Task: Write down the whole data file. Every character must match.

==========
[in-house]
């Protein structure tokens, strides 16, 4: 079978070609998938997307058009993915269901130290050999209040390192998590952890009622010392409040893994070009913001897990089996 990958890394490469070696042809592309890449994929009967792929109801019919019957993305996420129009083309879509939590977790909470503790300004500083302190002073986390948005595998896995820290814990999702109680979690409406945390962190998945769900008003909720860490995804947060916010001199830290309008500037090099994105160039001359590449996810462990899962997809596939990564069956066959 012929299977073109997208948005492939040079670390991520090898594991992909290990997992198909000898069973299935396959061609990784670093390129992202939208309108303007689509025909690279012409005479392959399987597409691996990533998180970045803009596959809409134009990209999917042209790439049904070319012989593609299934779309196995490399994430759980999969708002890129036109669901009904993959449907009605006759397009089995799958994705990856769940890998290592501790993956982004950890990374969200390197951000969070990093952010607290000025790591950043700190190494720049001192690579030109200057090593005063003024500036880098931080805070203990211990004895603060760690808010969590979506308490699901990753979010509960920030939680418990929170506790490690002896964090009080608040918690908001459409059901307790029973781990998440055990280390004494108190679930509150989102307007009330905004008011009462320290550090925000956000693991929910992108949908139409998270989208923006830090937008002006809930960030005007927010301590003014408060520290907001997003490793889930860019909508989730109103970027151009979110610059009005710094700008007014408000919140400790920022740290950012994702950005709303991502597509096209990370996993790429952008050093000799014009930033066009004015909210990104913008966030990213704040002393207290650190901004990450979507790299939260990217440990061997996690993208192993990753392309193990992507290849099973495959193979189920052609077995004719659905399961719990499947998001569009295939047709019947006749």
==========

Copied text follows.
[in-house]
């Protein structure tokens, strides 16, 4: 079978070609998938997307058009993915269901130290050999209040390192998590952890009622010392409040893994070009913001897990089996 990958890394490469070696042809592309890449994929009967792929109801019919019957993305996420129009083309879509939590977790909470503790300004500083302190002073986390948005595998896995820290814990999702109680979690409406945390962190998945769900008003909720860490995804947060916010001199830290309008500037090099994105160039001359590449996810462990899962997809596939990564069956066959 012929299977073109997208948005492939040079670390991520090898594991992909290990997992198909000898069973299935396959061609990784670093390129992202939208309108303007689509025909690279012409005479392959399987597409691996990533998180970045803009596959809409134009990209999917042209790439049904070319012989593609299934779309196995490399994430759980999969708002890129036109669901009904993959449907009605006759397009089995799958994705990856769940890998290592501790993956982004950890990374969200390197951000969070990093952010607290000025790591950043700190190494720049001192690579030109200057090593005063003024500036880098931080805070203990211990004895603060760690808010969590979506308490699901990753979010509960920030939680418990929170506790490690002896964090009080608040918690908001459409059901307790029973781990998440055990280390004494108190679930509150989102307007009330905004008011009462320290550090925000956000693991929910992108949908139409998270989208923006830090937008002006809930960030005007927010301590003014408060520290907001997003490793889930860019909508989730109103970027151009979110610059009005710094700008007014408000919140400790920022740290950012994702950005709303991502597509096209990370996993790429952008050093000799014009930033066009004015909210990104913008966030990213704040002393207290650190901004990450979507790299939260990217440990061997996690993208192993990753392309193990992507290849099973495959193979189920052609077995004719659905399961719990499947998001569009295939047709019947006749």